River City Stop – Music Man Square

My mother introduced me to the wonder of musicals, which served as a form of family entertainment, during my younger days. It seems that the golden age of musicals must have peaked by the beginning of the 1960s. That doesn’t mean that no good films came out in this genre after that period. An example of a later addition, and one of my personal favorites, is The Music Man. To this day I will put down the remote when I come across this classic. Just the mention of the title has the melody of “Seventy-Six Trombones” running through my mind. That alone is enough of a reason for us to arrange a River City stop at Music Man Square in Mason City, Iowa.

We want to thank Visit Mason City for hosting our visit. Rest assured that all opinions are our own. 

The Meredith Willson Boyhood Home is an historic house where the composer grew up.

The Family Home

Having a chance to visit the boyhood home of Meredith Willson, was an opportunity to learn more about the Midwestern composer responsible for a substantial body of work. After checking in at the Music Man Square, we joined a few other visitors for a guided tour. Willson was born and raised in Mason City, which is situated on the Winnebago River. From a young age he was interested in music. By the time he reached adulthood, he was an accomplished musician on the flute and piccolo.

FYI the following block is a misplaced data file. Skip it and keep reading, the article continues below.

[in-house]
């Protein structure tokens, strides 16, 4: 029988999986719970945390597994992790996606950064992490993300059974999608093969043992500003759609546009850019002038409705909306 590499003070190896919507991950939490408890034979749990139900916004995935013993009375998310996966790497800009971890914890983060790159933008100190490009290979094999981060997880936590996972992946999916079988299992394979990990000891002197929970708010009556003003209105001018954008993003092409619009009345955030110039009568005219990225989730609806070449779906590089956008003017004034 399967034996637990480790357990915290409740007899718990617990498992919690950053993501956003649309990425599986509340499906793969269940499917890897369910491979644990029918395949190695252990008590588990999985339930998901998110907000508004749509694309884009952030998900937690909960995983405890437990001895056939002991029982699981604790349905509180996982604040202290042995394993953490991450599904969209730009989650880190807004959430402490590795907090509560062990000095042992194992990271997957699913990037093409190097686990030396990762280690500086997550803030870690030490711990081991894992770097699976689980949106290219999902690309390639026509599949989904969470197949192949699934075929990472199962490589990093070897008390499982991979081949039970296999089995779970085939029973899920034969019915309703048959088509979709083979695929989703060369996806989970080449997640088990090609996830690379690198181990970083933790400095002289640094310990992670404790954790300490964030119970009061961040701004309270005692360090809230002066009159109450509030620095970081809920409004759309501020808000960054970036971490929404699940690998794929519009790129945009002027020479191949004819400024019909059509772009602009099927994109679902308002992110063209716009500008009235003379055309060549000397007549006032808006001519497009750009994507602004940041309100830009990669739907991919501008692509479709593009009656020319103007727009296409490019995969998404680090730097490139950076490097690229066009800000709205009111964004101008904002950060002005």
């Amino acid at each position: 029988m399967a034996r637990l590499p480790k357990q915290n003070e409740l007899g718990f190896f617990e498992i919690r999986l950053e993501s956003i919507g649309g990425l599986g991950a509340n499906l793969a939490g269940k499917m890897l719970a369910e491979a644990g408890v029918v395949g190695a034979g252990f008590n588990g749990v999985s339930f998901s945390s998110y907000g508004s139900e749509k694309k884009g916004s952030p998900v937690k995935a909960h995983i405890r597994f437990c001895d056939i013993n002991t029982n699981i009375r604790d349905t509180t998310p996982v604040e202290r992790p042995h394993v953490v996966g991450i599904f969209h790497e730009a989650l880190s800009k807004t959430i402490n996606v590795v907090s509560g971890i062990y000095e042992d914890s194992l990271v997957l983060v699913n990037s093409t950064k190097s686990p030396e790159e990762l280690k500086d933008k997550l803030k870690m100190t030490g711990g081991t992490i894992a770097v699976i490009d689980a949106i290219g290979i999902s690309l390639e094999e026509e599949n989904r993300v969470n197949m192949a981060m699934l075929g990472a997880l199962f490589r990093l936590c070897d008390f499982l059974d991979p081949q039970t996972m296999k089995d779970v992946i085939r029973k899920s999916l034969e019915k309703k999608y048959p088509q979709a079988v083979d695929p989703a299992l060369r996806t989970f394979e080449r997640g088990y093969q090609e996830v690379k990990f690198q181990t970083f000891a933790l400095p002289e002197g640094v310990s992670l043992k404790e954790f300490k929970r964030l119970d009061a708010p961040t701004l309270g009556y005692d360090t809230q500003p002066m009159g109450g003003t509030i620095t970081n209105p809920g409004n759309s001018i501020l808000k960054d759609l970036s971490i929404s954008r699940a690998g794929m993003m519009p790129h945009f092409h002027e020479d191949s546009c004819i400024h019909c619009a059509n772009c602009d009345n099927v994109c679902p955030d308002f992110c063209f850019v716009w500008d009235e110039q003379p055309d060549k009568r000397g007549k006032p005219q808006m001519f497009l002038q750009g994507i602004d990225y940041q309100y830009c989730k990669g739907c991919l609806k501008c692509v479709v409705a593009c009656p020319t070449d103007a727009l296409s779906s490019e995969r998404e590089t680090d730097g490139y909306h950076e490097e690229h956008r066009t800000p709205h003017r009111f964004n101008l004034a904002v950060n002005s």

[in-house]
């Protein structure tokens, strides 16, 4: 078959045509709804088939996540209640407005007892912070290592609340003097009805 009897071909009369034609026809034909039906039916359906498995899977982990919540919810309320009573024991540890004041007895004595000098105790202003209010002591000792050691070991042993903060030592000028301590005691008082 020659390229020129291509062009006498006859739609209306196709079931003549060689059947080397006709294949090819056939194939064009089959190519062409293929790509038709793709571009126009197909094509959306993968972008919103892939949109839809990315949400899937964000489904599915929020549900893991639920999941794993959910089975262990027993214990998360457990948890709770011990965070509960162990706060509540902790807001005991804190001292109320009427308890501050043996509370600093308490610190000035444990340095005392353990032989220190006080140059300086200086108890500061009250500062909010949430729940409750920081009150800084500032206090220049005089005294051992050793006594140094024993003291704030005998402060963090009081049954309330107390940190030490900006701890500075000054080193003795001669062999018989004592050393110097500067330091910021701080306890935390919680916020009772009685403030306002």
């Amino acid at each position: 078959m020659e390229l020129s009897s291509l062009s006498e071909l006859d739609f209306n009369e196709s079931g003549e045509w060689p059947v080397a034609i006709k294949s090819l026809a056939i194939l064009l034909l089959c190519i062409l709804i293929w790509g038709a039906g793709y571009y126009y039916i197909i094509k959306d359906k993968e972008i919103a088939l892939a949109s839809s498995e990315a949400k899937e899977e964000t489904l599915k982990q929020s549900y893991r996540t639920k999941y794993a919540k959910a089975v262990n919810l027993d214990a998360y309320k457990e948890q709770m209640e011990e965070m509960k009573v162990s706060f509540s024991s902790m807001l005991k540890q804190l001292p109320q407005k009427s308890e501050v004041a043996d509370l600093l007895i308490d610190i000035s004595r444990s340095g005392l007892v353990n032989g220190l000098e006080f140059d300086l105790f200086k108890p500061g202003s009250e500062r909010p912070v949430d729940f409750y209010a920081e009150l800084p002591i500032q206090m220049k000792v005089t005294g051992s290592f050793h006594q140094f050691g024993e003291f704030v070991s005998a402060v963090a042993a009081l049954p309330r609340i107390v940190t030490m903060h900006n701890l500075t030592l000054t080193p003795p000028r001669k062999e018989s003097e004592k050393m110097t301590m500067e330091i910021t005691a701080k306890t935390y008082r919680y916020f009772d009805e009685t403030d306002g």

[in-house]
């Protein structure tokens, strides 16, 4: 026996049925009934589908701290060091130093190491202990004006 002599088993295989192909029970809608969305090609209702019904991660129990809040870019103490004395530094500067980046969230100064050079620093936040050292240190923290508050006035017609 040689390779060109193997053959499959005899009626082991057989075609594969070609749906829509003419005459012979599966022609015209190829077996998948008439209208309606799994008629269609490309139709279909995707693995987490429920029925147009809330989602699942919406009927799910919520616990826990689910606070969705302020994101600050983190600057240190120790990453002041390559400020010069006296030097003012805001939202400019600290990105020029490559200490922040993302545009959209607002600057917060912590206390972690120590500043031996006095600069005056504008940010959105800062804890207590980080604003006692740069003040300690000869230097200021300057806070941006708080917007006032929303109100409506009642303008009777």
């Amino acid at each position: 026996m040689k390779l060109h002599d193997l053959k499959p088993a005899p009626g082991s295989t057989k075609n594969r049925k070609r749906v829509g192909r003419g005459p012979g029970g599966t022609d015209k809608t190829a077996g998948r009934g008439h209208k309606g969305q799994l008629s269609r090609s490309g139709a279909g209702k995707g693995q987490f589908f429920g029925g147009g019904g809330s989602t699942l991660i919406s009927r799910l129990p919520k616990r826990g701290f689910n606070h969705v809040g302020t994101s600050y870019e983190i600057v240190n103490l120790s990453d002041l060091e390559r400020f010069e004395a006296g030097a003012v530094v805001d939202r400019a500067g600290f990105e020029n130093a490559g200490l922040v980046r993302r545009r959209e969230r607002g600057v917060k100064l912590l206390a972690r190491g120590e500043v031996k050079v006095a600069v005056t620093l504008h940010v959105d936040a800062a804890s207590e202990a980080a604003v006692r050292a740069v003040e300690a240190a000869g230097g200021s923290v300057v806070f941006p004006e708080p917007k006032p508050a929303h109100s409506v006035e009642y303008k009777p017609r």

Tours of Meredith Willson's Boyhood Home included insight into his family life.

Growing Up with Music

After attending the Damrosch’s Institute of Musical Art, in New York City, he would go on to perform in John Philip Sousa’s band. Willson moved on from that role to perform with the New York Philharmonic. He would eventually move to San Francisco where he would become musical director for the NBC radio network. By 1940 he was busy composing scores for movies like Charlie Chaplin’s The Great Dictator and The Little Foxes with Betty Davis. World War II would find him working with stars like Gracie Allen and George Burns. After seeing the home, and Willson’s boyhood bedroom, we were ready to move into the Music Man Museum.